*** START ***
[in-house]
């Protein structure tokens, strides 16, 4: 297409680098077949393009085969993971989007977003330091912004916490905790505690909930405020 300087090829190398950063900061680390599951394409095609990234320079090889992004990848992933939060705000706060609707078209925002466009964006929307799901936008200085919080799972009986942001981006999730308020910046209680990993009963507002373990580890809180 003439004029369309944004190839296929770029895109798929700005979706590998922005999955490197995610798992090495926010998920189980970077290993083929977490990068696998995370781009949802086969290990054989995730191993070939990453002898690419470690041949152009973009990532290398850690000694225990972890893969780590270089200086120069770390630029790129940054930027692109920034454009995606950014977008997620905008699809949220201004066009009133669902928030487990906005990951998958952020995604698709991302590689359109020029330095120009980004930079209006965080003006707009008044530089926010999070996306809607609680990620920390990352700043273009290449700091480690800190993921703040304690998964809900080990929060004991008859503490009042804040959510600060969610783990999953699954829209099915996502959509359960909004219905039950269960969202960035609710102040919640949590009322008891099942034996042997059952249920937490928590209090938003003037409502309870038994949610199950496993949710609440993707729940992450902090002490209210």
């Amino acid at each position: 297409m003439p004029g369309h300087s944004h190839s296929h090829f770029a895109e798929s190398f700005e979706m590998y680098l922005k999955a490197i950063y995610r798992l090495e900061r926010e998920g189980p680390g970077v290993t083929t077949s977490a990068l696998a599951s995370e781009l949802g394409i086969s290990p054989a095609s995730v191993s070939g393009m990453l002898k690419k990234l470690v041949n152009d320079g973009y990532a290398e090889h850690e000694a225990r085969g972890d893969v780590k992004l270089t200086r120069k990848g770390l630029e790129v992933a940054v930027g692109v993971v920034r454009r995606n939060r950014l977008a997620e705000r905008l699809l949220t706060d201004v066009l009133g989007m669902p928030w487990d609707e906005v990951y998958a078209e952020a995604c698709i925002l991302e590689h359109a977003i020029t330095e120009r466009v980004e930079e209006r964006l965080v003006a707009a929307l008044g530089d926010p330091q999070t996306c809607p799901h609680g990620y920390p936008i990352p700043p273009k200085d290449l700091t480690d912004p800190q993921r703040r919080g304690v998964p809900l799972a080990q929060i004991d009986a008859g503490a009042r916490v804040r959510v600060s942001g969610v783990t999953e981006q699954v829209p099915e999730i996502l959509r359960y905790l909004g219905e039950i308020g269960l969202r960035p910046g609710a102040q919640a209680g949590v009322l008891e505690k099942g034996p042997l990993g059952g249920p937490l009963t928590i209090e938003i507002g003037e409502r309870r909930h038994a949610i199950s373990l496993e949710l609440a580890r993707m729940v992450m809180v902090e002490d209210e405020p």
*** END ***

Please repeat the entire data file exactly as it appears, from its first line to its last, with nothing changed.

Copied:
[in-house]
């Protein structure tokens, strides 16, 4: 297409680098077949393009085969993971989007977003330091912004916490905790505690909930405020 300087090829190398950063900061680390599951394409095609990234320079090889992004990848992933939060705000706060609707078209925002466009964006929307799901936008200085919080799972009986942001981006999730308020910046209680990993009963507002373990580890809180 003439004029369309944004190839296929770029895109798929700005979706590998922005999955490197995610798992090495926010998920189980970077290993083929977490990068696998995370781009949802086969290990054989995730191993070939990453002898690419470690041949152009973009990532290398850690000694225990972890893969780590270089200086120069770390630029790129940054930027692109920034454009995606950014977008997620905008699809949220201004066009009133669902928030487990906005990951998958952020995604698709991302590689359109020029330095120009980004930079209006965080003006707009008044530089926010999070996306809607609680990620920390990352700043273009290449700091480690800190993921703040304690998964809900080990929060004991008859503490009042804040959510600060969610783990999953699954829209099915996502959509359960909004219905039950269960969202960035609710102040919640949590009322008891099942034996042997059952249920937490928590209090938003003037409502309870038994949610199950496993949710609440993707729940992450902090002490209210």
């Amino acid at each position: 297409m003439p004029g369309h300087s944004h190839s296929h090829f770029a895109e798929s190398f700005e979706m590998y680098l922005k999955a490197i950063y995610r798992l090495e900061r926010e998920g189980p680390g970077v290993t083929t077949s977490a990068l696998a599951s995370e781009l949802g394409i086969s290990p054989a095609s995730v191993s070939g393009m990453l002898k690419k990234l470690v041949n152009d320079g973009y990532a290398e090889h850690e000694a225990r085969g972890d893969v780590k992004l270089t200086r120069k990848g770390l630029e790129v992933a940054v930027g692109v993971v920034r454009r995606n939060r950014l977008a997620e705000r905008l699809l949220t706060d201004v066009l009133g989007m669902p928030w487990d609707e906005v990951y998958a078209e952020a995604c698709i925002l991302e590689h359109a977003i020029t330095e120009r466009v980004e930079e209006r964006l965080v003006a707009a929307l008044g530089d926010p330091q999070t996306c809607p799901h609680g990620y920390p936008i990352p700043p273009k200085d290449l700091t480690d912004p800190q993921r703040r919080g304690v998964p809900l799972a080990q929060i004991d009986a008859g503490a009042r916490v804040r959510v600060s942001g969610v783990t999953e981006q699954v829209p099915e999730i996502l959509r359960y905790l909004g219905e039950i308020g269960l969202r960035p910046g609710a102040q919640a209680g949590v009322l008891e505690k099942g034996p042997l990993g059952g249920p937490l009963t928590i209090e938003i507002g003037e409502r309870r909930h038994a949610i199950s373990l496993e949710l609440a580890r993707m729940v992450m809180v902090e002490d209210e405020p």